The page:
After determining the design parameters, the designer will establish a trial geometry for the wall based on rules of thumb and his own experience.  Rules of thumb commonly used by designers to establish the geometry of the wall include (refer to diagram):

  • Base width = 1/2 to 1/3 of the height of the wall.
  • Base thickness = 1/8 of the height of the wall but not less than 12 inches.
  • Stem thickness = 6 inches + ¼ inch for each foot of wall height.
  • Stem located on base so that 1/3 of total base width projects forward from the face of the stem.

Using the selected trial geometry and the soil parameters provided to him the designer will check the ability of the wall to resist overturning and sliding and will check the bearing pressure beneath the footing.  He will make any adjustments to the geometry necessary to ensure the stability of the wall.  He may find that he needs to add a key at the bottom of the footing to provide sufficient resistance to sliding.

Once he has satisfied the requirements for stability and allowable soil bearing pressure the designer will determine the requirements for reinforcing steel in the stem and in the base.  As a minimum one should expect to find vertical and horizontal reinforcing steel near the back face of the stem (fill side), and in the top and bottom of the base.  There may be a mat of reinforcing steel near the front face of the stem as well.  The vertical reinforcing in the stem should extend and be hooked into the base.

The designer should also consider whether jointing of the wall is required.  Contraction joints are used to control temperature and shrinkage cracking.  The spacing of these joints is usually 1 to 1 ½ times the wall height but not more than 20 feet.  Expansion joints may be needed on unusually long walls or where walls abut another structure.  Construction joints may be required for unusually tall or long walls.

The designer should specify the requirements for the backfill and for the drainage of the backfill.  The type of soil to be used and the required compaction should be specified.  Free-draining aggregate fill placed in shallow lifts and compacted with a vibratory plate compactor will induce the least pressure on the wall and will most likely produce the most economical design for taller walls.  Sometimes it will be desirable to place a cap of clayey soil above the aggregate fill.  The backfill should be drained with perforated pipe wrapped in filter fabric or with weep holes installed at regular intervals through the face of the wall.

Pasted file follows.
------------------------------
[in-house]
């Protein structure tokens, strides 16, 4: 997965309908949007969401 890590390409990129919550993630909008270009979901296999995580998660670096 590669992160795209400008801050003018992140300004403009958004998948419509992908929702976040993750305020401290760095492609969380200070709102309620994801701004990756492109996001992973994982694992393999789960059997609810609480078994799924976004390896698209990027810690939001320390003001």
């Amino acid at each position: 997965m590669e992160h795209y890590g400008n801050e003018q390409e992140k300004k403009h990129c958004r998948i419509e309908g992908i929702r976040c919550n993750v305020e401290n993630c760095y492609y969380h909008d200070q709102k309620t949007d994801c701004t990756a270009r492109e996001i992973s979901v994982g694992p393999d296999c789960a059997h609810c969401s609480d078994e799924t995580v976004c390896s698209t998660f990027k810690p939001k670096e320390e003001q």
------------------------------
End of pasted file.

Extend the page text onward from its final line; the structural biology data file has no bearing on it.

The initial cost of a properly designed retaining wall may be from $300 to $1000 per foot depending on the height of the wall and the finished appearance.  The cost of a replacement wall could be on the order of  $1,000 to $2,000 per foot plus the cost to repair any structure or paving adjacent to the wall. The cost of proper engineering for a retaining wall is inconsequential when compared with the cost of repair and replacement of a deficient wall and the collateral damage that may result from it’s failure.  As a wise man once said, “It is far better to do something right the first time than fix it later”.

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Brian Walker, PE, SE

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Brian received his Bachelor of Science in Architectural Studies and Master of Architectural Engineering degrees from Oklahoma State University. He is licensed as a Professional…